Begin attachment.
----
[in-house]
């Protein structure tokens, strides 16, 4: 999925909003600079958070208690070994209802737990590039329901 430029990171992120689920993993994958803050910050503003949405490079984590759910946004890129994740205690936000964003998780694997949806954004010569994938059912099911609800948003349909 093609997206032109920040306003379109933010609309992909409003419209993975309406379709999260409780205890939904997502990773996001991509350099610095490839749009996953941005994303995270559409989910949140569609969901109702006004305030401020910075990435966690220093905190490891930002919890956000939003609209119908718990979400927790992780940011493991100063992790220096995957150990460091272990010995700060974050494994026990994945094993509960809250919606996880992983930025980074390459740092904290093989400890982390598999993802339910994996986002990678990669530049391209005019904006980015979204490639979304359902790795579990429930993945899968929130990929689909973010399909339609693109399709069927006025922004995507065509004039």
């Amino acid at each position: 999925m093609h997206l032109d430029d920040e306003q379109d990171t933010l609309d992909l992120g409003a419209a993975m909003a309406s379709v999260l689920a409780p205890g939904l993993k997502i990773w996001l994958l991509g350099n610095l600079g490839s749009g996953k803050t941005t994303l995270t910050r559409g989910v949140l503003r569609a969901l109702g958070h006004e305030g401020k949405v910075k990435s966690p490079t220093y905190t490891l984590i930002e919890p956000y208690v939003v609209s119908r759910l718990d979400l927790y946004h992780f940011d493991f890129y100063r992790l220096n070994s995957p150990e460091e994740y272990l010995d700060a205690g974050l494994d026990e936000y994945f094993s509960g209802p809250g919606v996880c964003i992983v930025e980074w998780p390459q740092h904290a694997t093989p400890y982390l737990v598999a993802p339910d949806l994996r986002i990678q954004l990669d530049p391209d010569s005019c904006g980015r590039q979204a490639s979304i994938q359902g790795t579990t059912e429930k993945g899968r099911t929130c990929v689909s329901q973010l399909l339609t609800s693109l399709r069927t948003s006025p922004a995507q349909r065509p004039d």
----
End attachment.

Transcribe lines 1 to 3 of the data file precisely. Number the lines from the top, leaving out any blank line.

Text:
[in-house]
């Protein structure tokens, strides 16, 4: 999925909003600079958070208690070994209802737990590039329901 430029990171992120689920993993994958803050910050503003949405490079984590759910946004890129994740205690936000964003998780694997949806954004010569994938059912099911609800948003349909 093609997206032109920040306003379109933010609309992909409003419209993975309406379709999260409780205890939904997502990773996001991509350099610095490839749009996953941005994303995270559409989910949140569609969901109702006004305030401020910075990435966690220093905190490891930002919890956000939003609209119908718990979400927790992780940011493991100063992790220096995957150990460091272990010995700060974050494994026990994945094993509960809250919606996880992983930025980074390459740092904290093989400890982390598999993802339910994996986002990678990669530049391209005019904006980015979204490639979304359902790795579990429930993945899968929130990929689909973010399909339609693109399709069927006025922004995507065509004039």
């Amino acid at each position: 999925m093609h997206l032109d430029d920040e306003q379109d990171t933010l609309d992909l992120g409003a419209a993975m909003a309406s379709v999260l689920a409780p205890g939904l993993k997502i990773w996001l994958l991509g350099n610095l600079g490839s749009g996953k803050t941005t994303l995270t910050r559409g989910v949140l503003r569609a969901l109702g958070h006004e305030g401020k949405v910075k990435s966690p490079t220093y905190t490891l984590i930002e919890p956000y208690v939003v609209s119908r759910l718990d979400l927790y946004h992780f940011d493991f890129y100063r992790l220096n070994s995957p150990e460091e994740y272990l010995d700060a205690g974050l494994d026990e936000y994945f094993s509960g209802p809250g919606v996880c964003i992983v930025e980074w998780p390459q740092h904290a694997t093989p400890y982390l737990v598999a993802p339910d949806l994996r986002i990678q954004l990669d530049p391209d010569s005019c904006g980015r590039q979204a490639s979304i994938q359902g790795t579990t059912e429930k993945g899968r099911t929130c990929v689909s329901q973010l399909l339609t609800s693109l399709r069927t948003s006025p922004a995507q349909r065509p004039d």